Ustad Tari Khan .23/03/11
The newly established Australia India Institute presented tabla player Ustad Tari Khan in a free concert at the Sidney Myer Asia Centre at the University of Melbourne. This was Ustad Tari Khan`s first performance in Australia and he was accompanied by Melbourne’s own Khalil Ggudaz on sitar and voice.
The Carrillo Ganter Theatre was buzzing with anticipation as I arrived just before the advertised start time of 7.00 p.m. The theatre was already ¾ full and to my surprise the musicians were on stage sound checking and tuning up. Both musicians were taking great care in getting the amplified sounds, using microphones, just right and their careful attention to detailed tuning and sound checking carried on right up until the official introduction of the concert by Professor John White.
Professor White mentioned Ustad Tari Khan has been playing tablas from the age of six. His official website, www.taritabla.com, notes that Ustad Tari Khan is from a long linage of musicians and his father was a virtuoso classical vocalist. Interestingly Ustad Tari Khan was born in Lahore, Pakistan, but became fascinated by the tablas after hearing the great Indian tabla maestro Ustad Shaukat Hussain Khan. Since his early trainig Ustad Tari Khan has performed all over the world and is now recognized as one of the “foremost tabla players of all time” and is involved in film and television composition and recording.
After the official introductions and acknowledgments the two musicians took to this stage wearing traditional yet contrasting outfits. Khalil Ggudaz was understated in loose fitting white pajama style attire while Ustad Tari Khan wore a flamboyant and very colorful jacket and pants ensemble leaving no one in doubt who was the star of tonight’s concert. They both got comfortable and prepared themselves and the space around them then respectfully acknowledged one another before carefully picking up the sitar and tapping the tablas. They tuned up again, but this time with the complete attention of the audience.
Khalil Ggudaz gave a short spoken introduction to the piece , he said this was a well known raga in two parts called raga jo ,but every musician plays this raga differently every performance. He spoke a little about Sufism and recited a short love poem by Hafez and then explained the connection between the words in the poem and the raga.
The pair used the Sruti box, which is a small electronic device which omits an adjustable drone which is used by the musicians as a reference pitch. The tabla is the main drum used in North Indian classical music, as well as other musics such as film music .The tabla is a hand-played pair of tuneable drums . A seasoned professional such as Ustad Tari Khan, can produce many different pitches, timbres and dynamics from the pair of drums.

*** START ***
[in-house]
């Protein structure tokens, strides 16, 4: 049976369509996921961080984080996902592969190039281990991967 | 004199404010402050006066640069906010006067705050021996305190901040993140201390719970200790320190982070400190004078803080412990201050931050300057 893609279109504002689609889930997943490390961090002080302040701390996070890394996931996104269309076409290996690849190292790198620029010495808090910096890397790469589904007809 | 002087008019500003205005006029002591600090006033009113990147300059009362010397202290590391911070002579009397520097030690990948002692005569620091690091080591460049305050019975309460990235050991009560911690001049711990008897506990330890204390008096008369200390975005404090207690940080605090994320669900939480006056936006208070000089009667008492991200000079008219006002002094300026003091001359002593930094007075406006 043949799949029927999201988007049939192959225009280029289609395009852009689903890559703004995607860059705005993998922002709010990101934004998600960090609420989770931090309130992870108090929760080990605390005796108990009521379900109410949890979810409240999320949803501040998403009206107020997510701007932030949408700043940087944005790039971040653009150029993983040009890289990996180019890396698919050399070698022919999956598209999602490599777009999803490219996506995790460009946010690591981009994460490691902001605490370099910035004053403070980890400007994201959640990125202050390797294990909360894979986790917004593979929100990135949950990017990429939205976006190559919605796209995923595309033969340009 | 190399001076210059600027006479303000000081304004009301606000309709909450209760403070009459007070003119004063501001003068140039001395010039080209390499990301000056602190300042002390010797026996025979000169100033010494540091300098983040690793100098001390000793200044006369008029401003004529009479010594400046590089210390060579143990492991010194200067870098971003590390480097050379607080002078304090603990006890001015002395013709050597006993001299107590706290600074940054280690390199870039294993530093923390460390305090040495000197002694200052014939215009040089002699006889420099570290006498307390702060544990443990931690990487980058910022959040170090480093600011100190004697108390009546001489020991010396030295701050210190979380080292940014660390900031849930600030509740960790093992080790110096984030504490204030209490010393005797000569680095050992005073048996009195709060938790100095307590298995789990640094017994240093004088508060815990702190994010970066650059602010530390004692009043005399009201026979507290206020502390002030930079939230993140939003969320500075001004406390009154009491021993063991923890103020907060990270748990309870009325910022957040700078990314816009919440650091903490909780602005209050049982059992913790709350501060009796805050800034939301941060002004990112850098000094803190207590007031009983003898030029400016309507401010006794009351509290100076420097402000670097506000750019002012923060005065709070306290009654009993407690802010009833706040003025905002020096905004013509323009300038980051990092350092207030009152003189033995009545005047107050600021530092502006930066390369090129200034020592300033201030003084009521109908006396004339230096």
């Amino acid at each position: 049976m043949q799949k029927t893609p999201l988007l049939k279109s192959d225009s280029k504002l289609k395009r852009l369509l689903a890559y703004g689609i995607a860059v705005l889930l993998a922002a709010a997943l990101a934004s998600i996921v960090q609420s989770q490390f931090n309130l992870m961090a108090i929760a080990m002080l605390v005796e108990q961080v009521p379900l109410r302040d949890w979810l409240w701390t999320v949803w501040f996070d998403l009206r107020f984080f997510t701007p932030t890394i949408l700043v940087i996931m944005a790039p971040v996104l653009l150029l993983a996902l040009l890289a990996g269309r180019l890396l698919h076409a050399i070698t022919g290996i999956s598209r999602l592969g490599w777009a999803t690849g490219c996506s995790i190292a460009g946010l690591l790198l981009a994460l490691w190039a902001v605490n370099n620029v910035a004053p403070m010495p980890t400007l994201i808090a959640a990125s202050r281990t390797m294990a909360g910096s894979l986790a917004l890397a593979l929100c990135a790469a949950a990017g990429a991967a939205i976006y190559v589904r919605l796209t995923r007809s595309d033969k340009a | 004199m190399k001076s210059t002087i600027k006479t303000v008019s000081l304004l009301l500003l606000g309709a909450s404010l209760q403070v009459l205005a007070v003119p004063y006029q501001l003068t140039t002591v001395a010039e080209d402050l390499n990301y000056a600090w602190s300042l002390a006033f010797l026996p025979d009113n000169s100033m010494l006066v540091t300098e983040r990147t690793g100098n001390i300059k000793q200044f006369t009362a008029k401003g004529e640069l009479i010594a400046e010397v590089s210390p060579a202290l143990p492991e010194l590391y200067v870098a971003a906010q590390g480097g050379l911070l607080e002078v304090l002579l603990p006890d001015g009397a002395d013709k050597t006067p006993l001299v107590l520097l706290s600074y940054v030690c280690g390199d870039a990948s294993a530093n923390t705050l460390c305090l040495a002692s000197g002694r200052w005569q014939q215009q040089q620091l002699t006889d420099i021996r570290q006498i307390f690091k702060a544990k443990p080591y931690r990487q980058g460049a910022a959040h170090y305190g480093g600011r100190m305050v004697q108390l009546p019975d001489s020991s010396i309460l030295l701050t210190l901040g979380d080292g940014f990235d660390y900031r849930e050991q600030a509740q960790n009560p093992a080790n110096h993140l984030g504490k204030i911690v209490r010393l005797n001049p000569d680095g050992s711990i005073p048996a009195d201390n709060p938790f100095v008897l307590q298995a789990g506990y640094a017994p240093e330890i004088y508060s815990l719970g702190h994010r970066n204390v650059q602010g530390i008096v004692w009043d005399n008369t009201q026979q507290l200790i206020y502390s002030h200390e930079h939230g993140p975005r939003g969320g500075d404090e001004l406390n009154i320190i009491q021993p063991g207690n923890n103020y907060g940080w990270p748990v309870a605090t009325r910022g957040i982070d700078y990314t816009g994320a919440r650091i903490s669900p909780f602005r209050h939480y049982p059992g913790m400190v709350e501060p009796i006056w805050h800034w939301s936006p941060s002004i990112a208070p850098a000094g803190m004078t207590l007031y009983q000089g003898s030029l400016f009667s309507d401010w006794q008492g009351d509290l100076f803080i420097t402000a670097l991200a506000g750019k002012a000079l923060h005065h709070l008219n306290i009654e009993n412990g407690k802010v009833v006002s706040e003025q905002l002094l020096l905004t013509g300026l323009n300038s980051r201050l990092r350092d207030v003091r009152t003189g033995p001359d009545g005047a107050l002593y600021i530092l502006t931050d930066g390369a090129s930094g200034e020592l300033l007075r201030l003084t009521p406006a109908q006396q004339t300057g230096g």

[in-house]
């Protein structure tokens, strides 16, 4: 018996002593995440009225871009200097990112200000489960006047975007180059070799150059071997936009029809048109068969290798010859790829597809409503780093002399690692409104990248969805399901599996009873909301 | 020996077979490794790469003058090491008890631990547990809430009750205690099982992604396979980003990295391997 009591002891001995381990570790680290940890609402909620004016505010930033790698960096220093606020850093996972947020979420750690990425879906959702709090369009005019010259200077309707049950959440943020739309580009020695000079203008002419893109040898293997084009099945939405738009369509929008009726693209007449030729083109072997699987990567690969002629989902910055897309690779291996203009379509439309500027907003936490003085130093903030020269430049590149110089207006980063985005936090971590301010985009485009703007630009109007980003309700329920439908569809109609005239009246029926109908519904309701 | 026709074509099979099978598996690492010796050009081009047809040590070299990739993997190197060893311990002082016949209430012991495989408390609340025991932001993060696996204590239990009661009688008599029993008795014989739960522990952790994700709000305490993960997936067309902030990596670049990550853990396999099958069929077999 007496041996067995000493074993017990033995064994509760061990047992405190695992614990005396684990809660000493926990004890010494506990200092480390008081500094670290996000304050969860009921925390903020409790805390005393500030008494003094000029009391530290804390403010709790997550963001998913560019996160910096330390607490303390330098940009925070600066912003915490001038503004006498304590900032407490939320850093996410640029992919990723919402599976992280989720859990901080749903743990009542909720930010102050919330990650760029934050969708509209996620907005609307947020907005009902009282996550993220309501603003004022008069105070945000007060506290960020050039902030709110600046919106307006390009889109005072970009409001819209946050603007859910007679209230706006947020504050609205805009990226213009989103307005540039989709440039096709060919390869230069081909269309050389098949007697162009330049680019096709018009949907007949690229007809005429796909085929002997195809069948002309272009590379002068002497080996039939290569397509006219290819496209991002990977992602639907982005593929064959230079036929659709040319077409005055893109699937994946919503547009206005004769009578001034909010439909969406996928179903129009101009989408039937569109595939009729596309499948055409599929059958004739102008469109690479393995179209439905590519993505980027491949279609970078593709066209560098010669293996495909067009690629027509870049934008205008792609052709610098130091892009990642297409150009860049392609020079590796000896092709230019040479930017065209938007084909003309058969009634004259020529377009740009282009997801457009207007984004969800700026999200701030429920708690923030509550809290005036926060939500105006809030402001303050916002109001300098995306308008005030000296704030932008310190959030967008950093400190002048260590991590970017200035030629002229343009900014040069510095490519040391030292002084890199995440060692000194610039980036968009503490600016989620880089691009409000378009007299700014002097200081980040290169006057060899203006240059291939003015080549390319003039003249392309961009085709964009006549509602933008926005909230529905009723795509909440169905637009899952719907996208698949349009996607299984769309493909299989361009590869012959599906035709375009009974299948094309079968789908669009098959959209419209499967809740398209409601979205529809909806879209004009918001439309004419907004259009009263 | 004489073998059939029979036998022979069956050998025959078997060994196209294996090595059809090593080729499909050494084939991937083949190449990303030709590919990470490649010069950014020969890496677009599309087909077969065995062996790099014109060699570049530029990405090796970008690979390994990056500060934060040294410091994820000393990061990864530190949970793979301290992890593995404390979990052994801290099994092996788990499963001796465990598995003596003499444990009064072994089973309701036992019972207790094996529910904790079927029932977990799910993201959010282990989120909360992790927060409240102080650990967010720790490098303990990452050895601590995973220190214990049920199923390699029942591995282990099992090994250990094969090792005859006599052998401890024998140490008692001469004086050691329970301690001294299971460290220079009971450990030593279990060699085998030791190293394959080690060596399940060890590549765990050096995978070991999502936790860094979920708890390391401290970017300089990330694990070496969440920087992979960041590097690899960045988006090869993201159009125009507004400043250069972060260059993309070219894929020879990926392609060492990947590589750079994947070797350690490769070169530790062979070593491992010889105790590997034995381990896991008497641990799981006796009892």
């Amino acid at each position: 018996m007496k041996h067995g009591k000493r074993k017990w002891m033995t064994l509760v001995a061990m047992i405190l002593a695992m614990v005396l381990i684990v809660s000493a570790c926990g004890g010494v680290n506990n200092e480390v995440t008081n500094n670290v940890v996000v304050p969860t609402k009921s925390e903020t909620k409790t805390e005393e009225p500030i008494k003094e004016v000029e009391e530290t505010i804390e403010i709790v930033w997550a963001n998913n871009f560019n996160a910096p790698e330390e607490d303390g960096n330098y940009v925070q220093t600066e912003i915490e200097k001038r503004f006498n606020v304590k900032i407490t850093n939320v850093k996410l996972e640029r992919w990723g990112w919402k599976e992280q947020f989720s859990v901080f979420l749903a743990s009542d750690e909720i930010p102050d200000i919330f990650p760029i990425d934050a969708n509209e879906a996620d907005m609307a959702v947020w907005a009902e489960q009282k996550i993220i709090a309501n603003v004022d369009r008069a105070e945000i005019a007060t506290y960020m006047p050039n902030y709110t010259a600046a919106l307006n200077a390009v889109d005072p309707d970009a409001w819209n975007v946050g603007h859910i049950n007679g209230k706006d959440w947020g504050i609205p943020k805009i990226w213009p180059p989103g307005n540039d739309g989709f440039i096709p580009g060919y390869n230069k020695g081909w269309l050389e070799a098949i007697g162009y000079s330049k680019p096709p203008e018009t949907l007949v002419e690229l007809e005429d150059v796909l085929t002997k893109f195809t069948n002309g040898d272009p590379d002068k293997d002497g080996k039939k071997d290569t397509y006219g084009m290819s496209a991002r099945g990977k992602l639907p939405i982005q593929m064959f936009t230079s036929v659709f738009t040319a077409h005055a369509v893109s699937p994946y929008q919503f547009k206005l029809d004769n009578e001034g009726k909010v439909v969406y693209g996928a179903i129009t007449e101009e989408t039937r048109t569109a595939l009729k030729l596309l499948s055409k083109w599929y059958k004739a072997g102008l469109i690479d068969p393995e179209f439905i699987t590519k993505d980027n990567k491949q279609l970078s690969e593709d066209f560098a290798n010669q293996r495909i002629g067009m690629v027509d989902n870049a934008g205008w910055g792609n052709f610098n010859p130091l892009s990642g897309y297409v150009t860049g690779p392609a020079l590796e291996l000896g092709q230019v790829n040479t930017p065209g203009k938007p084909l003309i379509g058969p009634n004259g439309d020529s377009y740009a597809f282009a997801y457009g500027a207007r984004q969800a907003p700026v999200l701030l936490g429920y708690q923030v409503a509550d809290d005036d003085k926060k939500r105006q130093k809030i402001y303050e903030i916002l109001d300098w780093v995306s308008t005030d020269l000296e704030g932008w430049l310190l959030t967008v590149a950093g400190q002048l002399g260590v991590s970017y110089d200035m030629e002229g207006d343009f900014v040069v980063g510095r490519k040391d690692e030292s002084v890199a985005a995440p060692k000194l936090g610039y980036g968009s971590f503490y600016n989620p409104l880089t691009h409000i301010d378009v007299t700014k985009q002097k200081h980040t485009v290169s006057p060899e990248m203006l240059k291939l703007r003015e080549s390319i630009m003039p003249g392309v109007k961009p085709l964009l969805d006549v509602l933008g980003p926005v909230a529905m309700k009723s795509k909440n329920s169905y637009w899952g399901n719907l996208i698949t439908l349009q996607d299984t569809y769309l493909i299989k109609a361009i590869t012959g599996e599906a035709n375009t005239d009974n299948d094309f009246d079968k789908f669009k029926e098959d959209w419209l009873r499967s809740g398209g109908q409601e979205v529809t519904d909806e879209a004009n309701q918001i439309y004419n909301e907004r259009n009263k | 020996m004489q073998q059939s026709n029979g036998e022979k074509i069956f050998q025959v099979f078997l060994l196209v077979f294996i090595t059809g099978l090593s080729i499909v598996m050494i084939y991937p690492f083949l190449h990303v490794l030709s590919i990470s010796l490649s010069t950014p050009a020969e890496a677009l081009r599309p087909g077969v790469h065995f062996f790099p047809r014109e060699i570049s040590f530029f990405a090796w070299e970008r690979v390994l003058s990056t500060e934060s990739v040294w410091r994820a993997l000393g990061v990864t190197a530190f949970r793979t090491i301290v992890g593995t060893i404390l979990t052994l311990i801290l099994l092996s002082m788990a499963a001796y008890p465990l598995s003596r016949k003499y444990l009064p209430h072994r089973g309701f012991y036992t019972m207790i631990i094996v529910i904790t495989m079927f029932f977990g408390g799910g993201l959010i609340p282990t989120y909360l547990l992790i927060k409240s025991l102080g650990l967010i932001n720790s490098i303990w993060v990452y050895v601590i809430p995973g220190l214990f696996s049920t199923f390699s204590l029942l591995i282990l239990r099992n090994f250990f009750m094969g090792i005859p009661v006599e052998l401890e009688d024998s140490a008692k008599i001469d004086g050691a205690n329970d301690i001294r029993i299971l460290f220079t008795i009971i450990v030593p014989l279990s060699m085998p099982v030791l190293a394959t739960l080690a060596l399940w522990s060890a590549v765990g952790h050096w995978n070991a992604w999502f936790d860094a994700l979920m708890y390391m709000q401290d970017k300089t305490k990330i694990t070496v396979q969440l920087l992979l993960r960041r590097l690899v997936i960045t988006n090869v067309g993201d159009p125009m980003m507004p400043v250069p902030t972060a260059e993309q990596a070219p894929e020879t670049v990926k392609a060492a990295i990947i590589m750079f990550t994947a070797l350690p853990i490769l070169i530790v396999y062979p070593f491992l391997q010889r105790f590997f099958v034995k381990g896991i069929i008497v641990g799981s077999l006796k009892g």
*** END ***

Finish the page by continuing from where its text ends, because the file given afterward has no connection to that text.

As the concert continued the duo played one more raga together then Ustad Tari Khan played a solo tabla piece which also included the vocalisation of the tala, the rhythmic groupings and cycles , which Ustad Tari Khan spoke about, both before and during the piece. His brief description allowed the uninitiated listener to have a better understanding of what he was doing and why. It was fascinating to see him stop soloing and hold the groove as he explained to us, the audience, what was going to be played next.
I found it interesting that at times various sections of the audience would spontaneously burst into applause. One can only assume that these audience members were well listened aficionados who were recognising moments of brilliance and or music significance. This is quite a contrast to western audiences who politely clap at the end of a jazz solo for example or who sit deadly still during the transitions between movements of a classical music performance.
The concert was closed with a final tala called `tala tela` which Ustad Tari Khan described as “its like travelling without a ticket.” and he preceded to play rhythms and grooves from different styles and areas such as Madras, Africa and Australia, .he was clearly enjoying himself as did the audience which gave him a standing ovation.
Miner, Ally. ‘ Musical Instruments: Northern Area’. In Garland Encyclopedia of World Music Volume 5: South Asia: The Indian Subcontinent, ed. Arnold, Alison, 342. Routledge, 1999.
Reck,David B. ‘Musical Instruments:Southern Area’. In Garland Encyclopedia of World Music volume 5:South Asia:The Indian Subcontinent. ed. Arnold, Alison , 356. Routledge,1999
Sherriff, Adrian, Lecture 4 NMIT.World Music4&5 Tala and SoloOpening. 6 August 2009
Ustad Tari Khan. ‘Bio’. http://www.taritabla.com/html/bio.html (accessed 5 April 2011)